March 01, 2021 3 min read 3 Comments

About 20 years ago, I read The Seven Habits of Highly Effective People, by Stephen Covey. Written in 1989, It wasn’t a new book, even then, but it changed my life I refer to its teachings all the time with my children, my husband, and every aspect of my life. Even my kids have been known to quote its well-worn lessons to a friend or sibling, or even back to me. You may even have read it yourself. One of the first and most powerful habits is about focusing on and acting within our area of control and influence versus focusing on things that affect us but are outside our control. Here’s a diagram

You can see that the arrows from those forces outside of our control push in on us. The more we focus on those forces, the stronger they become, and the more they push in on us, decreasing our area of control and influence until we are crammed into a tiny space where we have no power and can hardly move.

If instead, we focus on those things that we can control, like our attitude, our efforts, and our response to those external forces, the greater our area of control becomes, and our little circle expands. We have more control, more power, and more opportunities, as shown in this diagram:

To use knitting as an example, we worry about making a mistake, messing up, others not liking our work, or there being a knot in our yarn. None of that is under our control. But we can invest in our skills, learn how to go back and fix mistakes, choose to knit only for those who value our effort, and we can cut the know and weave in the ends. It’s a matter of perspective.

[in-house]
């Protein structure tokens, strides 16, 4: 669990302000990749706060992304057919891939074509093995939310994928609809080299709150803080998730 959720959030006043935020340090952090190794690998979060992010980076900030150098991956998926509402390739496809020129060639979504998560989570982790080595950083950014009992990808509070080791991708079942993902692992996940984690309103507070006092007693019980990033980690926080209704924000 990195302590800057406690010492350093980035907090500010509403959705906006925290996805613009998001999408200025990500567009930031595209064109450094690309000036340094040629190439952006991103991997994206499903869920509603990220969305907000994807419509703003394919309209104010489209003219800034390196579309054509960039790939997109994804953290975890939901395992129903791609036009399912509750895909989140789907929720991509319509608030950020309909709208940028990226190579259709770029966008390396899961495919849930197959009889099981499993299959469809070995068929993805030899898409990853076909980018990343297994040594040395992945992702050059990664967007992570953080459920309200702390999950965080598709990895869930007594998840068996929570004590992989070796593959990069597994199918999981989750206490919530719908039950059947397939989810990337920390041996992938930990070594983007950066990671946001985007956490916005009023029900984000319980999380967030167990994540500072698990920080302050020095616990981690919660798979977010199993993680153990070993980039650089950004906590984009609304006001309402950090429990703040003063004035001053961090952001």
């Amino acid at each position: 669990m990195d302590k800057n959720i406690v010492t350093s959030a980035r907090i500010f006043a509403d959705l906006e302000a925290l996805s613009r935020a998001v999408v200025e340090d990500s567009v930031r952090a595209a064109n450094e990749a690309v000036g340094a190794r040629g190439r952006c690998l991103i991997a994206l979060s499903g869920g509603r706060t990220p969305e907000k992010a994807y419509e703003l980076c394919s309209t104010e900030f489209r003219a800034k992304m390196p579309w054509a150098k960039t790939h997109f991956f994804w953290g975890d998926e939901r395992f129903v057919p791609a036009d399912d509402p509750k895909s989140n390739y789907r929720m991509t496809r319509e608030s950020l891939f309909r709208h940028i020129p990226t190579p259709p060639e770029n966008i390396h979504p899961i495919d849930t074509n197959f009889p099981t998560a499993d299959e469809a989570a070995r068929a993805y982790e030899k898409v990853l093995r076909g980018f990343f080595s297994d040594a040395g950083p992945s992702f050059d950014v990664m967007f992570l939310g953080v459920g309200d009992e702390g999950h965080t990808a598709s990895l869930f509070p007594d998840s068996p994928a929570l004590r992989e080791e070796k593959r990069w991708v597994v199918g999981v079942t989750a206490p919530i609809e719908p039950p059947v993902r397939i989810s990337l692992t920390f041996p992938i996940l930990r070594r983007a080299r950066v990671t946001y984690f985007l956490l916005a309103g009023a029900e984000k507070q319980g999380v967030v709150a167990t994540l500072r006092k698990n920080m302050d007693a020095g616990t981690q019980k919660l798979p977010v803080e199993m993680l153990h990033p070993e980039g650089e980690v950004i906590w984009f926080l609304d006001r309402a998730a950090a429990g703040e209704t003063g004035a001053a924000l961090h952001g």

In the larger world, change is a big outside force pushing in on us all. Even if we do nothing at all, we can wake to find that everything is different. Despite our desire to keep things the way they are, the world moves on. There are changes in our jobs, our lifestyle, our circle of friends, and more. Covid is just one force of change, but it has, by itself, profoundly and permanently changed life as we know it. And change is bad, right?


Change is hard, but it’s not bad in and of itself. Change is hard because fear, loss, and the unknown all hide under its big dark cloak. If we focus not on what might happen, but instead put our energy into how we can adapt and what we can create, change can be wonderful.

Over the past 9 months or so, I’ve tried to let go of fear, ignore self doubt, and kick inertia out the door. It’ s been a challenge, but change has opened up some really great opportunities. I am using the forces within my control to build a powerful and beautiful membership site for the Crazy for Ewe community far and wide. This site will help you learn and grow your skills so you can knit beautiful things and create a wonderful hand-knit wardrobe you're proud to wear.

When you join, you'll be able to connect with other Crazy for Ewe knitters both inside and outside of the classes.  You'll be part of a warm and supportive community, and live your best knitting life.  I'm excited, and I hope I hope I'll see you there. 
Thoughts? Tell me in the comments ~E

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3 Responses

Mary Smith
Mary Smith

March 05, 2021

I loved reading this, Ellen. Excellent! I feel you are not only a talented knitter, but a philosopher, and talented writer, as well. I appreciate it all. Thanks!!

Tyral  Spence
Tyral Spence

March 04, 2021

My dad was chamber of commerce president in our town and took Dale Carnige course How to win friends and influence people.After everyone went to bed I ‘d get books and read them. I took speech as freshman with junior and senior In college another girl and I were the only girls in speech.My most challenging knitting project was over 40 years ago Aran sweater with many different designs in each row vertical and horizontal.It resides in cedar chest. I understand the circle. Thank you for sharing these thoughts.Tyral Spence

Kathy Cox
Kathy Cox

March 04, 2021

Ha!! I was just thinking ,“I want to ask Ellen to let me share this.” Thank you Ellen, really well done and helpful!!

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